January 11th, 2022 – Luke 5:20

Verse of the Day Devotion  Luke 5:20  And seeing their faith, He said, Friend, your sins are forgiven you.  

This verse references the healing of a paralytic; however,  it ends with an interesting focus. 

Luke begins by speaking about a paralytic who is journeying to find healing.  He uses here the term paralytic, but in various other places uses the term ‘crippled’.  Joel B. Green in his commentary on Luke states, “At this time, the lame were banned from the priesthood in Israel and, at Qumran, were excluded from full participation in the community. Alienation seems to have been their fate in Luke’s world too.” Jesus sought to overturn the concept of alienation of cripples as we see in, “But when you give a reception, invite the poor, the crippled, the lame, the blind, and you will be blessed, since they do not have the means to repay you; for you will be repaid at the resurrection of the righteous.” Luke 14:13, as well as “And the slave came back and reported this to his master. Then the head of the household became angry and said to his slave, ‘Go out at once into the streets and lanes of the city and bring in here the poor and crippled and blind and lame.” Luke 14:21.

This account starts with Jesus teaching some Jews. “And it came about one day that He was teaching; and there were some Pharisees and teachers of the law sitting there, who had come from every village of Galilee and Judea and from Jerusalem; and the power of the Lord was present for Him to perform healing.“ Luke 5:17. And while this was going on, “And behold, some men were carrying on a bed a man who was paralyzed; and they were trying to bring him in, and to set him down in front of Him. And not finding any way to bring him in because of the crowd, they went up on the roof and let him down through the tiles with his stretcher, right in the center, in front of Jesus.” Luke 5:18-19.  There was a great crowd there and it was not possible to carry him to Jesus, so they got on the roof and let him down right in front of Jesus.  He saw this action as a major showing of ‘their’ faith,  not just the of the crippled man.  Hence, “And seeing their faith, He said, Friend, your sins are forgiven you.” Luke 5:20.

Note, this was not just a passive statement as, ‘God forgives you’. And the Jews correctly understood what was meant.  “And the scribes and the Pharisees began to reason, saying, Who is this man who speaks blasphemies? Who can forgive sins, but God alone?” Luke 5:21.  They completely believed Jesus had committed blaspheme by speaking of forgiving this man’s sins for Jesus, as the leadership saw Him, was not qualified to forgive sins for only God could.  Blaspheme was a frequent charge leveled against Jesus. There are no Old Testament analogies to Jesus’ actions here. Today, due to this passage, ministers make a clear distinction between a pastor’s pronouncement of God’s forgiveness of sins and the direct forgiving of sins by the pastor/priest.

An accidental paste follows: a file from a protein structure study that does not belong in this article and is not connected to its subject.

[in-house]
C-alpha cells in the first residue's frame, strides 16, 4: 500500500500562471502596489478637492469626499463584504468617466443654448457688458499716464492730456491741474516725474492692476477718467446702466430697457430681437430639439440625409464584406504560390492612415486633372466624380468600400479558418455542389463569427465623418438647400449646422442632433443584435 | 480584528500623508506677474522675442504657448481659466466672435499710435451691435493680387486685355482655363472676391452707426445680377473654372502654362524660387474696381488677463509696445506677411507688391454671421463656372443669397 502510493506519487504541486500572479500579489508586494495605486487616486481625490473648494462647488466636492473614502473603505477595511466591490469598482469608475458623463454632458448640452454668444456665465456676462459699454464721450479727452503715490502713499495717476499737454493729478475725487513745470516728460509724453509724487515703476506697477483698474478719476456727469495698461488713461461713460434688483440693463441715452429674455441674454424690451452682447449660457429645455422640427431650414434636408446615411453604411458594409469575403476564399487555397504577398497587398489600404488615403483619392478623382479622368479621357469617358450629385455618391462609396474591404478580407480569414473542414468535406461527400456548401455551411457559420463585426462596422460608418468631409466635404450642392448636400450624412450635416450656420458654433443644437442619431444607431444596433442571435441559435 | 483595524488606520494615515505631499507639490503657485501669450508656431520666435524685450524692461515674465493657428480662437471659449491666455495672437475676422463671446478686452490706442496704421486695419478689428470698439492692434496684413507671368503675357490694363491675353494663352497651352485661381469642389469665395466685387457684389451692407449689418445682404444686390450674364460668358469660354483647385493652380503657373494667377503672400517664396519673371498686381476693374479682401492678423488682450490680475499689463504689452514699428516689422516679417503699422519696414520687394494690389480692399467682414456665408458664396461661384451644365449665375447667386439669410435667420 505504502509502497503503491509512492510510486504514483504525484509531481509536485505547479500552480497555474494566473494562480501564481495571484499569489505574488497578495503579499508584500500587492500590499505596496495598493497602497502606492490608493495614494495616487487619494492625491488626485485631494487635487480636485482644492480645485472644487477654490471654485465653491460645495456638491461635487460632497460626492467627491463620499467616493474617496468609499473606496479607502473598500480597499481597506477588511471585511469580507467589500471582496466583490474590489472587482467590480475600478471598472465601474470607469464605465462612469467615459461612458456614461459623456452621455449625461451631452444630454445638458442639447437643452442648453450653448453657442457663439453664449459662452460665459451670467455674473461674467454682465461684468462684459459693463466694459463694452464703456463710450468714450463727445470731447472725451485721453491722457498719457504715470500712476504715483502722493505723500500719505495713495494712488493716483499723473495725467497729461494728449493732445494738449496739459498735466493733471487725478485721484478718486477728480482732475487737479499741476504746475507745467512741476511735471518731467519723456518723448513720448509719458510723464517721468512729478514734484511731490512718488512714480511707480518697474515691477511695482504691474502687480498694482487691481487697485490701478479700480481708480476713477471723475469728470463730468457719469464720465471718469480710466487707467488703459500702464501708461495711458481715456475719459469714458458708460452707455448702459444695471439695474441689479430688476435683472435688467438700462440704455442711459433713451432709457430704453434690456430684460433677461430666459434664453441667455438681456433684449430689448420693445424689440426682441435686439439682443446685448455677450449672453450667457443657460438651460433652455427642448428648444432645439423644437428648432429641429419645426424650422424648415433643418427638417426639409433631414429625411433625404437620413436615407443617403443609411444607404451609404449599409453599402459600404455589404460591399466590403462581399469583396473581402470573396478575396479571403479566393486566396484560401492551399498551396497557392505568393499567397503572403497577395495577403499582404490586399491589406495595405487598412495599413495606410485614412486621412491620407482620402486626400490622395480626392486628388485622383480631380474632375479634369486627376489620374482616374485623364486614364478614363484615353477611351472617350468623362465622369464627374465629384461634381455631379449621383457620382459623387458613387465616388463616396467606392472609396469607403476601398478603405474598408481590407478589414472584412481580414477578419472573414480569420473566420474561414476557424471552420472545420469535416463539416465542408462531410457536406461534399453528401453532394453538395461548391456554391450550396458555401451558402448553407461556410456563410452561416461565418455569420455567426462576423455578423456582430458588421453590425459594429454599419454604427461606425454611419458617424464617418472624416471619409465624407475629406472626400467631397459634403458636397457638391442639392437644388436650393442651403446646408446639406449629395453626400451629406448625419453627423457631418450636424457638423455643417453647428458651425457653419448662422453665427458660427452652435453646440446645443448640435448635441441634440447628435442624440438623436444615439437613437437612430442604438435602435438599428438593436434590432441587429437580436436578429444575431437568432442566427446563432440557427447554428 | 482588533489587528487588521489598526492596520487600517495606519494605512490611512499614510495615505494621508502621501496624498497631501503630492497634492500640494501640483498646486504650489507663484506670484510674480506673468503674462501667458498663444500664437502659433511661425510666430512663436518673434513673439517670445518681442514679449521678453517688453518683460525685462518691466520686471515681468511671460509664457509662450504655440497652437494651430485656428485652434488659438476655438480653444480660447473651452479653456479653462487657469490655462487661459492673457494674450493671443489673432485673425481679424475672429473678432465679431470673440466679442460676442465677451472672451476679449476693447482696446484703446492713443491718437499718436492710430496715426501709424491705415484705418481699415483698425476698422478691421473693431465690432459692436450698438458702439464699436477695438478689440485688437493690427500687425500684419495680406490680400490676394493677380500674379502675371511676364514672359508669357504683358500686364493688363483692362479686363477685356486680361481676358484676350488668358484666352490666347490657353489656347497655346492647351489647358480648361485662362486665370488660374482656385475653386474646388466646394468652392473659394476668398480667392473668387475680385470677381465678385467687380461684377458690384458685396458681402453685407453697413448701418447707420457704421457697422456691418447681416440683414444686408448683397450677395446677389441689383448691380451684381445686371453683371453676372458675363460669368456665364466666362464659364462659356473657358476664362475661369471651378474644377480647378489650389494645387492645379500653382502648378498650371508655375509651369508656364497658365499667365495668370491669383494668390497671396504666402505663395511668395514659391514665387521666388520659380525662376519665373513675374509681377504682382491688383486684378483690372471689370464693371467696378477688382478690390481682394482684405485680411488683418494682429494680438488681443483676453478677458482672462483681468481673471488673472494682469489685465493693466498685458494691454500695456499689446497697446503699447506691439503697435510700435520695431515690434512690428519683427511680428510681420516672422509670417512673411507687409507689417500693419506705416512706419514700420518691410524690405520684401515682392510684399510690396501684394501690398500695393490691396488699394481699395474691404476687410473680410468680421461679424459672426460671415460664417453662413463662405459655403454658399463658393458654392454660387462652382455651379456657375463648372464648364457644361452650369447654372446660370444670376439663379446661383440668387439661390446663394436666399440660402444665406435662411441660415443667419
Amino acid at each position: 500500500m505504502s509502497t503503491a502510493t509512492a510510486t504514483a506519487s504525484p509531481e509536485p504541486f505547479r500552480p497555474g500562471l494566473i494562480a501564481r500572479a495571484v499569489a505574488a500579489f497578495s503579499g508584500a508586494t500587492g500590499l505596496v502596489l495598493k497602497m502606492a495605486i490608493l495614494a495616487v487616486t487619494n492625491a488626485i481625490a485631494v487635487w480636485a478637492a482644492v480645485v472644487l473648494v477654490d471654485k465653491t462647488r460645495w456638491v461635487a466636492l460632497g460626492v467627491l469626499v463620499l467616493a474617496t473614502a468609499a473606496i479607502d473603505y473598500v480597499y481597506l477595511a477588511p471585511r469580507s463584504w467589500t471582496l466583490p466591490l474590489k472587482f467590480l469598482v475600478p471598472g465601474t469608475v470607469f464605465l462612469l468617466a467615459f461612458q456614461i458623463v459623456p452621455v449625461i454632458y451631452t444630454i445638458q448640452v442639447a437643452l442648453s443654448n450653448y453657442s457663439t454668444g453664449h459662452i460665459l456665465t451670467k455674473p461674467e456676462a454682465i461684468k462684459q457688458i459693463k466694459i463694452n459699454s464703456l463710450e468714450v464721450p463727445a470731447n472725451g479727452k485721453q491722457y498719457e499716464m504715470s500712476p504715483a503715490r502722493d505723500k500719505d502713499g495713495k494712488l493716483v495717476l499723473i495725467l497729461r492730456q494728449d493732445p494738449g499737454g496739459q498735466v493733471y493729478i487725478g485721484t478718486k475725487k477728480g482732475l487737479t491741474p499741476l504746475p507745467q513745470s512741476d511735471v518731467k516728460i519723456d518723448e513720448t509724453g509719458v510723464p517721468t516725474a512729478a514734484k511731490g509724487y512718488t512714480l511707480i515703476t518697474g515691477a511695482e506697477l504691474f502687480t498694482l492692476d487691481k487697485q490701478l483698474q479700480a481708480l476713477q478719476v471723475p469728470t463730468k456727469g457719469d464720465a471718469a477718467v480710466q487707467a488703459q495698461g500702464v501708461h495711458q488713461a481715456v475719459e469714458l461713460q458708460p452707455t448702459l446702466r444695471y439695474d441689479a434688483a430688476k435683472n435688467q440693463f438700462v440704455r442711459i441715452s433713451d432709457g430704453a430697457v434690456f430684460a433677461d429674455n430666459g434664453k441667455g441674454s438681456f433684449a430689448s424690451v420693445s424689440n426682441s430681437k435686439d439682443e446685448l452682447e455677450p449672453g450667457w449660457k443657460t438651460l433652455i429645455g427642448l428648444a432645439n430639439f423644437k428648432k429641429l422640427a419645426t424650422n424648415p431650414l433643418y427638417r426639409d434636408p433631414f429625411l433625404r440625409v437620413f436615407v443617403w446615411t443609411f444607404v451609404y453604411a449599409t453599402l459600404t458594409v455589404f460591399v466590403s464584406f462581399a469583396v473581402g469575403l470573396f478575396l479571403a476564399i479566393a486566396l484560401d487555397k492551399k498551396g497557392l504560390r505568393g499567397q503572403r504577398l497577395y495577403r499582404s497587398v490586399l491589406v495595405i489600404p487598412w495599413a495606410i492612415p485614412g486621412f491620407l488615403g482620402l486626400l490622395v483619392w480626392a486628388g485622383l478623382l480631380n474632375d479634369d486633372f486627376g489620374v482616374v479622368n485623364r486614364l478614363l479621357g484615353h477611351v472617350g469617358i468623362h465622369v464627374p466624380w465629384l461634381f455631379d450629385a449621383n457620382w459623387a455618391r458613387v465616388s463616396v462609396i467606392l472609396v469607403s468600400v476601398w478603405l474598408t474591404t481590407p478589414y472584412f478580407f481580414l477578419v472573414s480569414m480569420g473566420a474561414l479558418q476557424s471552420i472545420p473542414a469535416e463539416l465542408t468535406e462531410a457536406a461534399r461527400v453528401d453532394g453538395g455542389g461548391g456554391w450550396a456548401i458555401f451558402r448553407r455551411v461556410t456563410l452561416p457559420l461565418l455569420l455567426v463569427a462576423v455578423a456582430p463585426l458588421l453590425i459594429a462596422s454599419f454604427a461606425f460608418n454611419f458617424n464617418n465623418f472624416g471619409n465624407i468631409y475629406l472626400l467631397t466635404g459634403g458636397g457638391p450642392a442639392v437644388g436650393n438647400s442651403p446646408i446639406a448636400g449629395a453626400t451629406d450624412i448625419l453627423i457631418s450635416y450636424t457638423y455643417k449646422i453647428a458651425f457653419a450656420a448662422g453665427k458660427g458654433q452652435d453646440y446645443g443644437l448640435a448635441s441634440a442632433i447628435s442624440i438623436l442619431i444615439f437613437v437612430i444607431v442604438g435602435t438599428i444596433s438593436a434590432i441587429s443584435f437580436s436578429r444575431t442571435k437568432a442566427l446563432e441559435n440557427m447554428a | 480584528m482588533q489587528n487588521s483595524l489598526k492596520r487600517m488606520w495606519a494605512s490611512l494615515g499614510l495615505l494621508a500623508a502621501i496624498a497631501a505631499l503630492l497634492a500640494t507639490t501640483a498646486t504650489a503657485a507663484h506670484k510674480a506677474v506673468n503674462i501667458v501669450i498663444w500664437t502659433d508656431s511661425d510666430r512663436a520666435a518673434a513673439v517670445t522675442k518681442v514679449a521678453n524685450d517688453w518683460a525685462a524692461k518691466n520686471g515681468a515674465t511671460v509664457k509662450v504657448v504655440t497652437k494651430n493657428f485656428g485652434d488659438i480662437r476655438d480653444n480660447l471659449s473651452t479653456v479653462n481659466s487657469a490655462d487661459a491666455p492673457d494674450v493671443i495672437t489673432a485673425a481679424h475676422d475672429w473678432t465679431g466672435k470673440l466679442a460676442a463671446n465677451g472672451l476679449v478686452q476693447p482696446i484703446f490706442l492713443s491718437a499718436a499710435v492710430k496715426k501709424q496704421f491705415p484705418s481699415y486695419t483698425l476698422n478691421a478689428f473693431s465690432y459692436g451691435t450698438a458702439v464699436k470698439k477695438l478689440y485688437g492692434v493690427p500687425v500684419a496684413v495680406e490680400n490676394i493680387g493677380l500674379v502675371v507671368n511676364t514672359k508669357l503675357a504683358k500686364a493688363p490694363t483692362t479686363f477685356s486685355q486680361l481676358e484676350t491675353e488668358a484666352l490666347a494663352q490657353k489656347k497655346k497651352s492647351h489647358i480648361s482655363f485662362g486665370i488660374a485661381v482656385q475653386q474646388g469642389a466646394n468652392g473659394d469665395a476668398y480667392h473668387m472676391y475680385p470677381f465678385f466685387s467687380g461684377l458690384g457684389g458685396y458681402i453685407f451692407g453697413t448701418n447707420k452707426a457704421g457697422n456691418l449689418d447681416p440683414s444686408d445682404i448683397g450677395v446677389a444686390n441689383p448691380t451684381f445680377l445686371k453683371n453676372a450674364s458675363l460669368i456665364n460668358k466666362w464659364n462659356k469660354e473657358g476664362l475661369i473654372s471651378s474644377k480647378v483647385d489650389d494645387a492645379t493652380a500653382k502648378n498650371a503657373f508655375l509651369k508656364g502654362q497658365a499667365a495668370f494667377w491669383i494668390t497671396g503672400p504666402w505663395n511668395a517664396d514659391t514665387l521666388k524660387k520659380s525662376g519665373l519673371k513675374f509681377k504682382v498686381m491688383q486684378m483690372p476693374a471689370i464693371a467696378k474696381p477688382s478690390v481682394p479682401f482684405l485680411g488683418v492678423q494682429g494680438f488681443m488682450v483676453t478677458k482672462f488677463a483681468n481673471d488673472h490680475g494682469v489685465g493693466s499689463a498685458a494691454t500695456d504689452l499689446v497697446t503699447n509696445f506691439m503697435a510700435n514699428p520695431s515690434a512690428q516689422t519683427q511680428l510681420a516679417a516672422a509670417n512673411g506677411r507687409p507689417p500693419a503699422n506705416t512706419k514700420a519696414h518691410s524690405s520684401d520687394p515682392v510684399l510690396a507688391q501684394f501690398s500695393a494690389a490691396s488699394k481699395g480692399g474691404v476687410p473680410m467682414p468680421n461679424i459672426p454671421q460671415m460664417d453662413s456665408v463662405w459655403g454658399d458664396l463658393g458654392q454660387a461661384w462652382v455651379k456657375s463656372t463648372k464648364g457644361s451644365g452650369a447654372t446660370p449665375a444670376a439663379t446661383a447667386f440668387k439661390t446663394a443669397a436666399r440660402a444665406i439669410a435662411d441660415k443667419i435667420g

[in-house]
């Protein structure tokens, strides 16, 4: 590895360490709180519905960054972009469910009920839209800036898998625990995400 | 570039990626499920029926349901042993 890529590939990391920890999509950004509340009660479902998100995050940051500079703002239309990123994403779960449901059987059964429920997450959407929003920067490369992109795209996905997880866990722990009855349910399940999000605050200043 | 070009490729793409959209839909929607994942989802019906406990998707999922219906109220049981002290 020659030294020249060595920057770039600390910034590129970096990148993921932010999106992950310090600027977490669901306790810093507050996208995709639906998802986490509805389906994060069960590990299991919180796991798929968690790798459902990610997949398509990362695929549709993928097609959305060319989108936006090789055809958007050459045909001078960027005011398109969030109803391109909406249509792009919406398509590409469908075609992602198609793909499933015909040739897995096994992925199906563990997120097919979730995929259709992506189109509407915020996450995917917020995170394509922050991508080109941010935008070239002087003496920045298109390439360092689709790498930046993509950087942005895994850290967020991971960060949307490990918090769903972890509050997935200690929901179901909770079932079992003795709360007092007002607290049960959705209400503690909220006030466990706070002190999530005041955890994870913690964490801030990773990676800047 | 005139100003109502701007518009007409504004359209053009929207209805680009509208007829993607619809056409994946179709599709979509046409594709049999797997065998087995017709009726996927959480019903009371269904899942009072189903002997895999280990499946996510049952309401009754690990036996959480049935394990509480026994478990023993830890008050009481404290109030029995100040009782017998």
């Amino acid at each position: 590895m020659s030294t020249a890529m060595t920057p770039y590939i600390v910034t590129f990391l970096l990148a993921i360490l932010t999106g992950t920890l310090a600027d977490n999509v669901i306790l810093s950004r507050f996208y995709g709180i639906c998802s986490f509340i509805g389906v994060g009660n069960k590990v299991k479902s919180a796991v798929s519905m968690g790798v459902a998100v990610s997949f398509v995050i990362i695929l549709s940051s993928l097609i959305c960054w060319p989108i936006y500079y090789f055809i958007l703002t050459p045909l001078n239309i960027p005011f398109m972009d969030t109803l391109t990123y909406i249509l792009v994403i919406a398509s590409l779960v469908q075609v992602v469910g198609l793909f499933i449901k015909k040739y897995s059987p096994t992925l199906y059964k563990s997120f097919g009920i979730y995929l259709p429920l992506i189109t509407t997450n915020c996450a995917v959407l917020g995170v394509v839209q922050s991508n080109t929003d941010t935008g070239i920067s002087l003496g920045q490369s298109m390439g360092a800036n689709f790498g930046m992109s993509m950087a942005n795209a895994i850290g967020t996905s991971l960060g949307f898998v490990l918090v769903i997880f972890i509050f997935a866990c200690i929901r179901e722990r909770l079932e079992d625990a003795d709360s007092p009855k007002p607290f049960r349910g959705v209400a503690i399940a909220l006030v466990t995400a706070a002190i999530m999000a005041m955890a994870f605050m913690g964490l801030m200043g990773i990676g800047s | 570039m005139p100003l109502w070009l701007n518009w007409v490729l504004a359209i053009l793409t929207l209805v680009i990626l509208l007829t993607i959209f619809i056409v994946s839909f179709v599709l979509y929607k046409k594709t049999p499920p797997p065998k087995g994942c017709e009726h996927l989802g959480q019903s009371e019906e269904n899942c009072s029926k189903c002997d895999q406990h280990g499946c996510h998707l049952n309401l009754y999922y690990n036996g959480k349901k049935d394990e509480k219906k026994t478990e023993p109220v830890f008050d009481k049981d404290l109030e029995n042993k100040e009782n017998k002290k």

Now, Jesus had knowledge of what they were thinking.  He was the Son of God and nothing was hidden from Him.  So He asks them why they were questioning/reasoning this in your hearts.  And then, “Which is easier, to say, your sins have been forgiven you, or to say, rise and walk?” Luke 5:23.  And without giving them any opportunity, He tells them, “But in order that you may know that the Son of Man has authority on earth to forgive sins, He said to the paralytic, I say to you, rise, and take up your stretcher and go home.” Luke 5:24.  Jesus’ authority to forgive was no less effective because of its invisibility.  However, it will be proved by healing the paralytic. The authority to heal and the authority to forgive are the same authority that Jesus received at the baptism by both the endowment of the Holy Spirit and the Father’s declaration of divine sonship. “Now it came about when all the people were baptized, that Jesus also was baptized, and while He was praying, heaven was opened, and the Holy Spirit descended upon Him in bodily form like a dove, and a voice came out of heaven, “Thou art My beloved Son, in Thee I am well-pleased.” Luke 3:21-22.

In our focus verse, one thing Jesus was showing was that the healing of the body was less important than the forgiveness of a man’s sins.  What good would it be if a man’s legs were healed if he ended up eternally lost?  Jesus was not saying the paralyzed man was especially sinful, or that sin was the cause of his paralysis. Instead, He addressed the man’s greatest need, and the common root of all pain and suffering, man’s sinful condition.  Plus, this gave Him the opportunity to show the Pharisees and the Scribes just who He was, the Son of Man.  “I kept looking in the night visions, And behold, with the clouds of heaven One like a Son of Man was coming, And He came up to the Ancient of Days And was presented before Him. And to Him was given dominion, glory, and a kingdom, That all the peoples, nations, and men of every language Might serve Him. His dominion is an everlasting dominion which will not pass away; And His kingdom is one Which will not be destroyed.” Daniel 7:13-14.

William Funkhouser MDiv, ThD, Founder and President of True Devotion Ministries.

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